THE COUNTRY is a whopping $22 trillion in debt, so some wags have suggested a reasonable solution: Sell Montana to Canada. 

It isn't a total solution, as they expect Canada to pay just $1 trillion for the Treasure State. But it's a start.

The idea came from Ian Hammond, a petitioner at Change.org, who's hoping to get 7,500 signatures for his idea.

“We have too much debt and Montana is useless,” Hammond wrote, with tongue planted in cheek, in support of his plan. “Just tell them it has beavers or something.”

Even some Montanans endorsed the idea. “I'm Montanan and hoping to join Canada without the moving costs,” CJ Williams wrote in support. “Let's do this. Please adopt us.”

"I'm a Montanan and really hope that becoming Canadian makes me a nicer person," said Steve Hammond.

UPDATE: Some Montana legislators have decided to weigh in on the "lets-sell-Montana-to-Canada" petition with a "let's don't" resolution of their own. 

Rep. Forrest Mandeville, R-Columbus, proposed the resolution so lawmakers could have a little fun amidst all the serious issues they wrestle with. 

​Rep. Jessica Karjala, D-Billings, objected, with tongue in cheek, saying: " "What about those of us who would like more maple syrup, better tea and free healthcare?"

"It's still an option to move to Canada," Mandeville replied, according to a report in the Great Falls Tribune.

IN WHAT Montana city can you feel the most safe and secure? It's Kalispell, according to a new study by the National Council for Home Safety and Security.

Next on the list is Bozeman, followed by Helena, Great Falls, and Missoula.

The study was completed primarily to highlight the cities that have had the least amount of violent and non-violent crimes per population, while also bringing awareness to the cities that are more likely to have crime on a per-capita basis, the council said.

The council based its ratings on FBI’s Uniform Crime Reporting statistics and combining those with its internal population research. The study indicated that Montana has some of the highest rates of property crime on a per-capita basis. The violent crime rate also is significantly above the national average.

MANY MONTANANS may have never heard of Huawei, the Chinese tech and telecommunications giant, until one of its top executives was arrested in Vancouver, British Columbia, recently, sending stock markets crashing. Huawei plays a key role in China's ambitions to become a worldwide tech leader, but many analysts warn that it is a major security risk around the world.

Some Montanans also may recall that a Flathead County couple -- and many others -- contend that Huawei was involved in the murder over six years ago of their son, an electronics engineer who worked in Singapore.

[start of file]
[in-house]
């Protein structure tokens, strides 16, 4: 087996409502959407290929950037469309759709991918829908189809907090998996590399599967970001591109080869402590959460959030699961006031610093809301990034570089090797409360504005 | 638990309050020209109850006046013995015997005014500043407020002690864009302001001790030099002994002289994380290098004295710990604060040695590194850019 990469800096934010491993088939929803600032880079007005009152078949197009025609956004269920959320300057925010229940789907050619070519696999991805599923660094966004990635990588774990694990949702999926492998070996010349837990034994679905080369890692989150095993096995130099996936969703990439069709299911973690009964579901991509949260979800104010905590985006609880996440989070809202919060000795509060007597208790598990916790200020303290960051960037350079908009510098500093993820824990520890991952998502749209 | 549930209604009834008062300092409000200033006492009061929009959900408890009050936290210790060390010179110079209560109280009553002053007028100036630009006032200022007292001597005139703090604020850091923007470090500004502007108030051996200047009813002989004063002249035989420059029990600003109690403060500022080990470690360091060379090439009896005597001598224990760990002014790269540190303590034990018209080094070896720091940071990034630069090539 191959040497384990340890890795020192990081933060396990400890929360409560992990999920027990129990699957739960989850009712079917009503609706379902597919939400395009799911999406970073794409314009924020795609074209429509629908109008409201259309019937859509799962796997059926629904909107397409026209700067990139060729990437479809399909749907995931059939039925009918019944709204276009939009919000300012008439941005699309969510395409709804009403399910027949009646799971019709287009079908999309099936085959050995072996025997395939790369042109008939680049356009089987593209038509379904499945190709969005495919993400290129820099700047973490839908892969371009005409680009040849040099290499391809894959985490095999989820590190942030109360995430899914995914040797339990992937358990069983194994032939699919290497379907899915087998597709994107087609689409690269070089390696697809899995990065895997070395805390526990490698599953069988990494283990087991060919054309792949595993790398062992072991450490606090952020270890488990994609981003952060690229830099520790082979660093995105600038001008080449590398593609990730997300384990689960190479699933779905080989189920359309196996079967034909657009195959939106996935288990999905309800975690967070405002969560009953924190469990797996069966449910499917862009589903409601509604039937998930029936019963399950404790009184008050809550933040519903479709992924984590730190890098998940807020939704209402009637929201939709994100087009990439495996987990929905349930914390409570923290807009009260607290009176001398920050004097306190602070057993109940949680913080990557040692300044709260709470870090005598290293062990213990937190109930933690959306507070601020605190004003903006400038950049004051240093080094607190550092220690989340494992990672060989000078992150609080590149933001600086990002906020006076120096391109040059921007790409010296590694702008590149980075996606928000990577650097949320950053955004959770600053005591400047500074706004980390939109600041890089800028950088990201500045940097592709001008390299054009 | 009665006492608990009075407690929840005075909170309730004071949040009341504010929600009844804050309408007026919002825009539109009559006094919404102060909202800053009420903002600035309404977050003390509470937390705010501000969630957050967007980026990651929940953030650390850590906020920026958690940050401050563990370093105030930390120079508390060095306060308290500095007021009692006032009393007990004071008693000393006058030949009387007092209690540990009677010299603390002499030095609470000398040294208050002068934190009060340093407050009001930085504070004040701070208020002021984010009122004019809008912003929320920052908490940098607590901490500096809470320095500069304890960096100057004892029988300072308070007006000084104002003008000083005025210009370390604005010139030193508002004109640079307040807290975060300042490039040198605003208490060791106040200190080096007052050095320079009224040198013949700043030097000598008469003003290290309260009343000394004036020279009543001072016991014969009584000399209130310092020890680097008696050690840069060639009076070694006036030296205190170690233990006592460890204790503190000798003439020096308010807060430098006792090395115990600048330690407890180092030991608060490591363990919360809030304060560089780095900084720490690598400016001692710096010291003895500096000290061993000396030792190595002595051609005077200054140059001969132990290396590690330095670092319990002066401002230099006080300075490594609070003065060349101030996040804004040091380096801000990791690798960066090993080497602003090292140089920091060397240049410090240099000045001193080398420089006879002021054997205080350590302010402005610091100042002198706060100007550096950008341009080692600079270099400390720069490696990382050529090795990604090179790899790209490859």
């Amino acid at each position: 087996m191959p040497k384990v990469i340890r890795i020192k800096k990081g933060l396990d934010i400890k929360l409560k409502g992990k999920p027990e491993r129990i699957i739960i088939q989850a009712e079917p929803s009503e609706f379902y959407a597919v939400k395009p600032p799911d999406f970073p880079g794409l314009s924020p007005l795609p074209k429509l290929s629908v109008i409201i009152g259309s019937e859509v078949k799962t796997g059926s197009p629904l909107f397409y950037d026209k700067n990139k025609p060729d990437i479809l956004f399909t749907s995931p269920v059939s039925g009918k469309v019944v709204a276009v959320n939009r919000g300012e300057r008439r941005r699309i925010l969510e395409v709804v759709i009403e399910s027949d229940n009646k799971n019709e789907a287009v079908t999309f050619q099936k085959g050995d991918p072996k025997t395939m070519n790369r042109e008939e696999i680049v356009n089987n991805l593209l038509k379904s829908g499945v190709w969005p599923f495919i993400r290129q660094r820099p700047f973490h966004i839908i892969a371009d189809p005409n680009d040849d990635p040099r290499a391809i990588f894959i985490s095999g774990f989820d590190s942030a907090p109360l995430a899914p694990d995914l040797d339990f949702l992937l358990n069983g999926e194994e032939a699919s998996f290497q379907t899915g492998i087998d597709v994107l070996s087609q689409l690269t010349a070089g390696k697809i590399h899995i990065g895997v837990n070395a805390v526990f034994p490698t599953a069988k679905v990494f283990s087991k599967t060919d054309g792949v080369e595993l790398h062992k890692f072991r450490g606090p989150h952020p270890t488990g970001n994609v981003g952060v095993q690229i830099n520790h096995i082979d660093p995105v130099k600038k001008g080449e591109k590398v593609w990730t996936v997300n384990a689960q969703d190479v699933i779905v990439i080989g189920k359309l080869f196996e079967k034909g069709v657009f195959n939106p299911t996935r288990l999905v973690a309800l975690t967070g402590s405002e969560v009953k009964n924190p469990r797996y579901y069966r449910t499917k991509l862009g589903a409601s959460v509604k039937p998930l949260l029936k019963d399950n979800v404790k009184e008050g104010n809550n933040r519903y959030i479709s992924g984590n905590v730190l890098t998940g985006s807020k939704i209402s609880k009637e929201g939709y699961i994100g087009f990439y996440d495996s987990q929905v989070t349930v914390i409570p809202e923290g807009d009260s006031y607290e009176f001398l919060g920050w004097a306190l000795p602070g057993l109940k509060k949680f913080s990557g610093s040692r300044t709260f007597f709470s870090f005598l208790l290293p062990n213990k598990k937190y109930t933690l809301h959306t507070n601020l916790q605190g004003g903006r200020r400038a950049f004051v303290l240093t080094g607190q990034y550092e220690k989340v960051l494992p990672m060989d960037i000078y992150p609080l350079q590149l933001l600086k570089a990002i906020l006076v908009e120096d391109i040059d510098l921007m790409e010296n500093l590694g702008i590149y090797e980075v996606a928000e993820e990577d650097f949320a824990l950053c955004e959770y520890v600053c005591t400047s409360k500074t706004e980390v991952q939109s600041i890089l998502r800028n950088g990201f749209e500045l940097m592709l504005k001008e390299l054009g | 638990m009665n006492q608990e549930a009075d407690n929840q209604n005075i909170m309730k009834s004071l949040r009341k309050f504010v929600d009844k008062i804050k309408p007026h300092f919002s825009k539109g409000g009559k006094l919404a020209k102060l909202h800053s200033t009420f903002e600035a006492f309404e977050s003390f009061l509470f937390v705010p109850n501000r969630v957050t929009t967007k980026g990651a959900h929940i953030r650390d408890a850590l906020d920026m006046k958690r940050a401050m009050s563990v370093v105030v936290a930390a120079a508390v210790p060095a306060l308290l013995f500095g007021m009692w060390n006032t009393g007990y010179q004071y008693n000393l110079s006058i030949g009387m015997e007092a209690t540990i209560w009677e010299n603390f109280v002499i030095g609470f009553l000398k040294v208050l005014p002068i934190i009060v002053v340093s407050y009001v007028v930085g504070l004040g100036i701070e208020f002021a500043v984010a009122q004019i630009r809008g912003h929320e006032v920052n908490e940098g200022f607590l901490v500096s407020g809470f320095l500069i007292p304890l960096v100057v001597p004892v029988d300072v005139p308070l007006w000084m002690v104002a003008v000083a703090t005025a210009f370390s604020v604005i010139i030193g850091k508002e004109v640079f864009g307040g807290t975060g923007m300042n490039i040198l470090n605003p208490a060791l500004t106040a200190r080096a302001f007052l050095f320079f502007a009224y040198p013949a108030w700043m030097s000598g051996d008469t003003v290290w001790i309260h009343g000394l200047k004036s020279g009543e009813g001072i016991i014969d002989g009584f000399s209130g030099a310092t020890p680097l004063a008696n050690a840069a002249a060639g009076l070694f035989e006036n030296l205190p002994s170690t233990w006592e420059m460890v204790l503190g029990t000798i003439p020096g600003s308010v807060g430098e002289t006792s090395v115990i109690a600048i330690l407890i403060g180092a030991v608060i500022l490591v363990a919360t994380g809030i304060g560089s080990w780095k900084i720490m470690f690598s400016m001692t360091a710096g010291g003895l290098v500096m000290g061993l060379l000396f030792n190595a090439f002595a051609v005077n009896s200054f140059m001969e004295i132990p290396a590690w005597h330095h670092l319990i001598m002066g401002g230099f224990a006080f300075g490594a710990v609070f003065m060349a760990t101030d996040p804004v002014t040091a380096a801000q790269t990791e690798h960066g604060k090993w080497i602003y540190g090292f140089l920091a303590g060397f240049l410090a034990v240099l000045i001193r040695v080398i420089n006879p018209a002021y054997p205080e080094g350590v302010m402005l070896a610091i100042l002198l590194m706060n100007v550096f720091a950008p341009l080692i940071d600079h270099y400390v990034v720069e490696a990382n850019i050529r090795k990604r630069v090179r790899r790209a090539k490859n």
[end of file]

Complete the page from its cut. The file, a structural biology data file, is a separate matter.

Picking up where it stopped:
Shane Todd, 31, was working for the Institute for Micro Electronics, part of a Singapore state agency, and headed a team that developed advanced technologies. Shane told his parents, Richard and Mary of Marion, Montana, that he worried his work could jeopardize US national security -- shortly before he was found dead in his apartment.

Singapore police declared the death a suicide, but his parents said evidence suggested their son was murdered. They also found a small hard drive at their son's apartment, evidence inadvertently left behind by police who confiscated Shane’s computers, cellphone and diary. The hard drive detailed plans for a project that involved the institute and Huawei.

Though the Todds have been frustrated by their inability to get anyone to take responsibility for their son's death, they are happy that there have been a number of media reports about what happened. While they now believe there is little likelihood that Shane’s death will ever be ruled anything other than a suicide, they are pleased his story will be told again.

“What we most want to see happen is attention brought to the illegal transfer of technology to China through my son’s work,” Mary Todd told the Daily Inter Lake earlier this year.

WELL, now that Montana's election results are in, we know how everyone fared, including the pollsters. 

And the interesting thing is, out-of-state pollsters came a lot closer to getting it right than their Montana counterparts. In fact, polls done by the University of Montana and MSU-Billings deserve failing grades for how much they missed the mark in some contests.

For example, a UM Big Sky poll released in early October (and conducted in August) showed Sen. Jon Tester with a 24-point lead over GOP challenger Matt Rosendale. Tester ended up defeating Rosendale 50-47. Libertarian Rick Breckenridge got 3 percent.

A Big Sky poll that came out closer to the election did show the race tightening, with Tester leading by 10 points.

An MSU-Billings poll, also from October, had Tester with a 47 to 38 lead.

By contrast, a polling firm new to Montana politics, Gravis Marketing, consistently showed a close race between Tester and Rosendale. Their September poll had Tester with a 49-45 lead; October's poll put Tester at 48, Rosendale at 45. Gold star to Gravis.

CBS News issued a September poll that had similar results: Tester 47, Rosendale 45. Also of note: A MTN/MSU poll of voters in late September and early October that head Tester leading 46-43. (Kudos to these pollsters as well, who had a good record this election cycle.)

Montanans who follow politics also were surprised by the first UM Big Sky poll that showed Democrat Kathleen Williams with a 52-38 lead over incumbent GOP Congressman Greg Gianforte. UM's later poll essentially showed them in a dead heat. So did the last Gravis poll.

Gianforte won 51-46. 

In this race, the MSU-Billings poll did much better, showing Gianforte with a 44-41 lead. A MTN/MSU poll gave Gianforte the edge, 48-40 after surveying voters in late September and early October.

Some of the biggest discrepancies between poll results and election results appeared in the initiative contests.